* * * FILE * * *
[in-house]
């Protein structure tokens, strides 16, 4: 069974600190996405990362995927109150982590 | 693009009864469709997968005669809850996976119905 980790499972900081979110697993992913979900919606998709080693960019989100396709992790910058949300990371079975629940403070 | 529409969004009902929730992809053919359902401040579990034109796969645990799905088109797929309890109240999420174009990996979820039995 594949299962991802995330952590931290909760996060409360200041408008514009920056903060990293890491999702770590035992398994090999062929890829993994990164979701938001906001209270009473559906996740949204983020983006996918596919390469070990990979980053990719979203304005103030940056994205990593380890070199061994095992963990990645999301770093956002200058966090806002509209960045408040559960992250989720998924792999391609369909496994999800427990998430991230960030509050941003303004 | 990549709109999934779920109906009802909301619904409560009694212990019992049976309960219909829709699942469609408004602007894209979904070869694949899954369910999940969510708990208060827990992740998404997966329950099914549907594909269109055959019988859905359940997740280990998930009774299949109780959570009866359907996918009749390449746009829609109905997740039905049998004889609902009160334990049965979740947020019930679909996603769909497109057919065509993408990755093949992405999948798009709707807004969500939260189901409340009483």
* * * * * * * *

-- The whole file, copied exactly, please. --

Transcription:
[in-house]
């Protein structure tokens, strides 16, 4: 069974600190996405990362995927109150982590 | 693009009864469709997968005669809850996976119905 980790499972900081979110697993992913979900919606998709080693960019989100396709992790910058949300990371079975629940403070 | 529409969004009902929730992809053919359902401040579990034109796969645990799905088109797929309890109240999420174009990996979820039995 594949299962991802995330952590931290909760996060409360200041408008514009920056903060990293890491999702770590035992398994090999062929890829993994990164979701938001906001209270009473559906996740949204983020983006996918596919390469070990990979980053990719979203304005103030940056994205990593380890070199061994095992963990990645999301770093956002200058966090806002509209960045408040559960992250989720998924792999391609369909496994999800427990998430991230960030509050941003303004 | 990549709109999934779920109906009802909301619904409560009694212990019992049976309960219909829709699942469609408004602007894209979904070869694949899954369910999940969510708990208060827990992740998404997966329950099914549907594909269109055959019988859905359940997740280990998930009774299949109780959570009866359907996918009749390449746009829609109905997740039905049998004889609902009160334990049965979740947020019930679909996603769909497109057919065509993408990755093949992405999948798009709707807004969500939260189901409340009483």